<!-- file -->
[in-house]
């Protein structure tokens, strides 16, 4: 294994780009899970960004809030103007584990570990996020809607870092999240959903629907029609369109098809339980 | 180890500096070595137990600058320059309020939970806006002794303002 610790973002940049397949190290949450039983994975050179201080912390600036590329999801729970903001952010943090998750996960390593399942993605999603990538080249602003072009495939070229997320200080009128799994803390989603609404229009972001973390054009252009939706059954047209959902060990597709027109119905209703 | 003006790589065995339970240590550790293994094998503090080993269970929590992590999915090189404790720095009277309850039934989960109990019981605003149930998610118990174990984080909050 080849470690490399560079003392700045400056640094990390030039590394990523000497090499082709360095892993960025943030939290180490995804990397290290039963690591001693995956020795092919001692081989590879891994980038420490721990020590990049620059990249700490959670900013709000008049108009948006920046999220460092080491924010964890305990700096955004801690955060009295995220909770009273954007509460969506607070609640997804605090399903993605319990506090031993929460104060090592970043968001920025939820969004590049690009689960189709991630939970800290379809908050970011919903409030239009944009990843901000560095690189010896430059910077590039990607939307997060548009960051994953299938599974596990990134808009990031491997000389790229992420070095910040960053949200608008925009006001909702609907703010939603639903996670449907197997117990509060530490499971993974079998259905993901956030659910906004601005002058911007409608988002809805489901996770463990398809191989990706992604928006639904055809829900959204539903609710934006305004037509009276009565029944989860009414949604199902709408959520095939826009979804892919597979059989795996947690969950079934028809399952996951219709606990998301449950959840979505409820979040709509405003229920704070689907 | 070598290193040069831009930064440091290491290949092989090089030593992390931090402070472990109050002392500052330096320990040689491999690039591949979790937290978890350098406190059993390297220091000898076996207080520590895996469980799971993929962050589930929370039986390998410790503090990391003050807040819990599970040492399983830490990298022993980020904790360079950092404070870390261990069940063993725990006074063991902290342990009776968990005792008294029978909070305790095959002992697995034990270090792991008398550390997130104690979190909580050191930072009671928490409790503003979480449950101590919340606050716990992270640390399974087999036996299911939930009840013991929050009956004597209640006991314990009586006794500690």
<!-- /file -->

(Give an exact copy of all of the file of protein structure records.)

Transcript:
[in-house]
């Protein structure tokens, strides 16, 4: 294994780009899970960004809030103007584990570990996020809607870092999240959903629907029609369109098809339980 | 180890500096070595137990600058320059309020939970806006002794303002 610790973002940049397949190290949450039983994975050179201080912390600036590329999801729970903001952010943090998750996960390593399942993605999603990538080249602003072009495939070229997320200080009128799994803390989603609404229009972001973390054009252009939706059954047209959902060990597709027109119905209703 | 003006790589065995339970240590550790293994094998503090080993269970929590992590999915090189404790720095009277309850039934989960109990019981605003149930998610118990174990984080909050 080849470690490399560079003392700045400056640094990390030039590394990523000497090499082709360095892993960025943030939290180490995804990397290290039963690591001693995956020795092919001692081989590879891994980038420490721990020590990049620059990249700490959670900013709000008049108009948006920046999220460092080491924010964890305990700096955004801690955060009295995220909770009273954007509460969506607070609640997804605090399903993605319990506090031993929460104060090592970043968001920025939820969004590049690009689960189709991630939970800290379809908050970011919903409030239009944009990843901000560095690189010896430059910077590039990607939307997060548009960051994953299938599974596990990134808009990031491997000389790229992420070095910040960053949200608008925009006001909702609907703010939603639903996670449907197997117990509060530490499971993974079998259905993901956030659910906004601005002058911007409608988002809805489901996770463990398809191989990706992604928006639904055809829900959204539903609710934006305004037509009276009565029944989860009414949604199902709408959520095939826009979804892919597979059989795996947690969950079934028809399952996951219709606990998301449950959840979505409820979040709509405003229920704070689907 | 070598290193040069831009930064440091290491290949092989090089030593992390931090402070472990109050002392500052330096320990040689491999690039591949979790937290978890350098406190059993390297220091000898076996207080520590895996469980799971993929962050589930929370039986390998410790503090990391003050807040819990599970040492399983830490990298022993980020904790360079950092404070870390261990069940063993725990006074063991902290342990009776968990005792008294029978909070305790095959002992697995034990270090792991008398550390997130104690979190909580050191930072009671928490409790503003979480449950101590919340606050716990992270640390399974087999036996299911939930009840013991929050009956004597209640006991314990009586006794500690």